Sea Power Confronts The Twenty-first Century

An Interview With Edward L. Beach
The captain who first took a submarine around the world underwater looks at the U.S. Navy past and present and tells us what we must learn from the Falklands war

Naval power … is the natural defense of the United States,” said John Adams, who more than any other man deserves to be called the father of the American Navy. For more than two centuries, this force—from the raggle-taggle Continental Navy to the missile submarines of today—has played a vital role in the defense of the nation’s freedom and independence. Ships and weapons, tactics and strategy, have undergone quantum changes over the years, but the mission of the U.S.Read more »

An Interview With John Huston

The Dean of American Movie Men at Seventy-Five

John Huston was born on August 5, 1906, in Nevada, Missouri, a town that his grandfather won in a poker game, according to family legend. He was the son of Walter Huston, who, after fifteen years as a vaudeville headliner, became one of America’s finest dramatic actors, best known for playing the old farmer in Eugene O’Neill’s Desire Under the Elms and for the title role in Dodsworth .Read more »

The Ten Best Secretaries Of State…

When the first Secretary of State, Thomas Jefferson, took office in 1790, his entire staff consisted of just six people, including himself and a part-time translator. The current Secretary presides over almost fifteen thousand employees scattered around the globe. During the intervening years, of course, the challenges facing Jefferson’s successors have changed dramatically as the infant republic has grown into a world power. Read more »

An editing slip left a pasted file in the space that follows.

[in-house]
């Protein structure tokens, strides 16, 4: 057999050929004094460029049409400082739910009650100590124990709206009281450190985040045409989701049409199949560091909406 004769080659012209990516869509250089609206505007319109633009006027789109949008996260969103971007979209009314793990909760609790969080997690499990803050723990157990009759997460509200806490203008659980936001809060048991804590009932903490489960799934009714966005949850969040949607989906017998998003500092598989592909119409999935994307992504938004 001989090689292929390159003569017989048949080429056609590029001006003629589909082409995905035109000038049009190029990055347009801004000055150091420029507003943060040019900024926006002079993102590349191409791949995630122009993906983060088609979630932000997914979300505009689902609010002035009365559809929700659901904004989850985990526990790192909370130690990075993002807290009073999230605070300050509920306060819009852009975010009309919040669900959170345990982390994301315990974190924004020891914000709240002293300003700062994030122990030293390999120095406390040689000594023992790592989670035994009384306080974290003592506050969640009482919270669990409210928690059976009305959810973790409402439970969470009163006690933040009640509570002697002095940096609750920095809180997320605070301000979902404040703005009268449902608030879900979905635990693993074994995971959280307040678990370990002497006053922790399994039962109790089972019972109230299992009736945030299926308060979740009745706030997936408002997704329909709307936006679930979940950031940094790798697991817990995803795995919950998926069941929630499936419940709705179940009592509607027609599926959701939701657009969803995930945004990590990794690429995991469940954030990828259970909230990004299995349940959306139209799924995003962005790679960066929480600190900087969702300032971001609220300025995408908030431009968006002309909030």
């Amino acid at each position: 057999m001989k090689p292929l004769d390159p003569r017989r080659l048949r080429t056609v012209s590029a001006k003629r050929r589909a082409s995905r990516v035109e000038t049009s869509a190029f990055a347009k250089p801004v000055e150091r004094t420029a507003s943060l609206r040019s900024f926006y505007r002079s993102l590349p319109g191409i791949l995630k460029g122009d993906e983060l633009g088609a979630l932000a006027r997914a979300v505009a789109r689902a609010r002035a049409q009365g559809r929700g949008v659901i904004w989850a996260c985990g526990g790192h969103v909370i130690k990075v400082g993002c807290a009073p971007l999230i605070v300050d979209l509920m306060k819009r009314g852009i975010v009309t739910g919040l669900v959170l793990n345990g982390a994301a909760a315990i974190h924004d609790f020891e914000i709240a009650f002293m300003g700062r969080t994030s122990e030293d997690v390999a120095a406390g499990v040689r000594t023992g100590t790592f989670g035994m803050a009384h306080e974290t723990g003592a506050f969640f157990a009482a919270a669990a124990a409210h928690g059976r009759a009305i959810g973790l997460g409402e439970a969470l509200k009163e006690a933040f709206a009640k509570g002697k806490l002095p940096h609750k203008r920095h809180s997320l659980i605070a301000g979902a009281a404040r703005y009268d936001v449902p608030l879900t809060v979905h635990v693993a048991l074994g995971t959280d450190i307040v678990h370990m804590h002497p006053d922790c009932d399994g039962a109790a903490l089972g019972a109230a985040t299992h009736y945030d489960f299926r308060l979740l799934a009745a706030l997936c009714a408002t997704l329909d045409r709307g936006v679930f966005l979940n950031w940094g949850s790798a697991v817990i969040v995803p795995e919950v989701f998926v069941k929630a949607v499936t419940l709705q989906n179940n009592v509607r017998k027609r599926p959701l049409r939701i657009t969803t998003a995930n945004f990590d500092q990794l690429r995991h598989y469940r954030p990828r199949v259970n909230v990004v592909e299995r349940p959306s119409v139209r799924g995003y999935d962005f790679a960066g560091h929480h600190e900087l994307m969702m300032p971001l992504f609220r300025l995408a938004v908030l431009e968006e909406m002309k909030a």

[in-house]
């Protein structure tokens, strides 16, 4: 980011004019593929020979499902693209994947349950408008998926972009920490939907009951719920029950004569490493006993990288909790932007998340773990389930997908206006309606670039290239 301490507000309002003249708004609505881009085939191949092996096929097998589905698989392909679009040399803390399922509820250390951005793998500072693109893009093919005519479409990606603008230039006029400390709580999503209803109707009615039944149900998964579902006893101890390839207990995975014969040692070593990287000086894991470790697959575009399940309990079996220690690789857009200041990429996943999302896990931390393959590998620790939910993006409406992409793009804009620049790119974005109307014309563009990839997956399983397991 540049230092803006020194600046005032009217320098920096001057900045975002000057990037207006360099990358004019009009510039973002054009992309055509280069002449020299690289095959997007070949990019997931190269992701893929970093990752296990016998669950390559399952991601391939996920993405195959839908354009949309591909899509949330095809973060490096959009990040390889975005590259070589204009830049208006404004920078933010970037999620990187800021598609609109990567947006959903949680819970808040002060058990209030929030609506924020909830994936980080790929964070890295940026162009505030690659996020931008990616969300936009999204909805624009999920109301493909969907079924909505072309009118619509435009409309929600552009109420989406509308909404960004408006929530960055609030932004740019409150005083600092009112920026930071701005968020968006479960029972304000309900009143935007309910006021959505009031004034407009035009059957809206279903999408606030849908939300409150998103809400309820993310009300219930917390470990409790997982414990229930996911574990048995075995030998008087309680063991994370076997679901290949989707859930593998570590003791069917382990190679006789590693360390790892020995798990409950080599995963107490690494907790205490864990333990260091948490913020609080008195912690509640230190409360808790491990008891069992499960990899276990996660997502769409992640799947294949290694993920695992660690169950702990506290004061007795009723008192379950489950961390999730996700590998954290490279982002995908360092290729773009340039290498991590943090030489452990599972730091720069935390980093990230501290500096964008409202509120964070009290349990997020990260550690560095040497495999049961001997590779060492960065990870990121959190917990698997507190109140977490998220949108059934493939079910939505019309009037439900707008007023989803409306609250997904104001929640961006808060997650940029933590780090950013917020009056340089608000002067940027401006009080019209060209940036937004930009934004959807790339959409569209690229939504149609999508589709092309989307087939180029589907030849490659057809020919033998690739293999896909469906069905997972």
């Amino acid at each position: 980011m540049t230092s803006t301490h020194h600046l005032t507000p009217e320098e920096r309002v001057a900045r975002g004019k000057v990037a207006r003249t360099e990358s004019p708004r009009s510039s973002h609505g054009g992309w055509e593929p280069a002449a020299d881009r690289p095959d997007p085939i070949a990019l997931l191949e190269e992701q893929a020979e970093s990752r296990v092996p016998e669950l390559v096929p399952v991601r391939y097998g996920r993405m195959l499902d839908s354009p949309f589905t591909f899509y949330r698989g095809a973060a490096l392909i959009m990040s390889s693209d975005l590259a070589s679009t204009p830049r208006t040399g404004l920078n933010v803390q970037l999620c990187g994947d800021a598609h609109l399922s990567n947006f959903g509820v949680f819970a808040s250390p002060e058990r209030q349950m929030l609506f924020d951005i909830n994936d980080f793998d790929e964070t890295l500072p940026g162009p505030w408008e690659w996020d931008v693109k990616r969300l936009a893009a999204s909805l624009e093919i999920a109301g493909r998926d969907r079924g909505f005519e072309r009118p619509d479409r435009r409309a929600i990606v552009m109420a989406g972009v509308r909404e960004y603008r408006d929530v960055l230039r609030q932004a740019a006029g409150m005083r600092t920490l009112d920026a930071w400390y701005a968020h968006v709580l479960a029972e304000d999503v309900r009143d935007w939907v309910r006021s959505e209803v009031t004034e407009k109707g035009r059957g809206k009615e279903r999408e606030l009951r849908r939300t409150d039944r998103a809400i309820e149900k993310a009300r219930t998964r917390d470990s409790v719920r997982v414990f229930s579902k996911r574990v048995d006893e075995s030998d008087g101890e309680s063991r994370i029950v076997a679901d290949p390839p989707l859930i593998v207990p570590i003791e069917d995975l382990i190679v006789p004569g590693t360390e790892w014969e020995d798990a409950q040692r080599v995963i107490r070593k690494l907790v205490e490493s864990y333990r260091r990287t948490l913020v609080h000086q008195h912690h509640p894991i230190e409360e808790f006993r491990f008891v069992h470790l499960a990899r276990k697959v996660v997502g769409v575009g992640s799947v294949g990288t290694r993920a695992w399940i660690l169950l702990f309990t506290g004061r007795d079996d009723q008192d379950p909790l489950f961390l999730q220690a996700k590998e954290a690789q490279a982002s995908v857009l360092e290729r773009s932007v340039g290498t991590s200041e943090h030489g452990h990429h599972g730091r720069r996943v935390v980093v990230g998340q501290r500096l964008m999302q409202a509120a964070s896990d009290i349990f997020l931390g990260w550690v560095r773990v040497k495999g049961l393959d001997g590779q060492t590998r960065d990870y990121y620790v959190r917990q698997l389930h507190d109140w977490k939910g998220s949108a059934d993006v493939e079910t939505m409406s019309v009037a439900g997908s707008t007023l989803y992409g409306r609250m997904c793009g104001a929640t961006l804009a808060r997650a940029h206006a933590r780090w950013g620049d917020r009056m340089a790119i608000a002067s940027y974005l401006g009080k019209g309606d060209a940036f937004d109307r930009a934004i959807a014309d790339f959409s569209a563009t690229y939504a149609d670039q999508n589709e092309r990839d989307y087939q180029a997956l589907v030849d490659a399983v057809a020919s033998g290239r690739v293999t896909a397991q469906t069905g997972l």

What We Got For What We Gave

The American Experience With Foreign Aid

Imagine a person of great wealth with a habit of giving away vast sums and lending more. In order to understand his character, we should examine how the money is dispensed and why. Who are the recipients? What does the donor expect of them in return? How does he react if his expectations are not fulfilled? By asking the same questions of a wealthy and seemingly generous government, we can acquire a similar insight into its character. Read more »

Recognizing Israel

The behind-the-scenes struggle in 1948 between the President and the State Department

In the nearly thirty years that have passed since President Harry Truman issued the directives to support the partition of Palestine and afterward to recognize the State of Israel, the motivations of the President have been the subject of extensive historical discussion. A school of revisionist historiography has emerged which argues that President Truman’s Palestine policy was motivated by the purely political consideration of wooing the Jewish electoral vote.Read more »

A Basement View Of Sir Winston

At 4:30 A.M. on a cold, drizzly day in the spring of 1944, there came a knock on the guarded door of the top-secret White House Map Room. The one officer on duty opened the door to admit a rotund gentleman in white tie and tails, smoking a cigar and offering a cordial “Good morning!” Read more »

The Retreat From Burma

In this final installment from our series on General Joseph W. Stilwell, Barbara W. Tuchman recounts the story of the old soldier’s finest hour

 
“I claim we got a hall of a beating”

The almost antique heroism and perseverance that Joseph W. Stilwell was to display in the grim, losing battle for Burma m 1942 is the subject of this, the last of a three-part series by Barbara W. Tuchman from her forthcoming book, now entitled Stilwell and the American Experience in China, 1911-45 .Read more »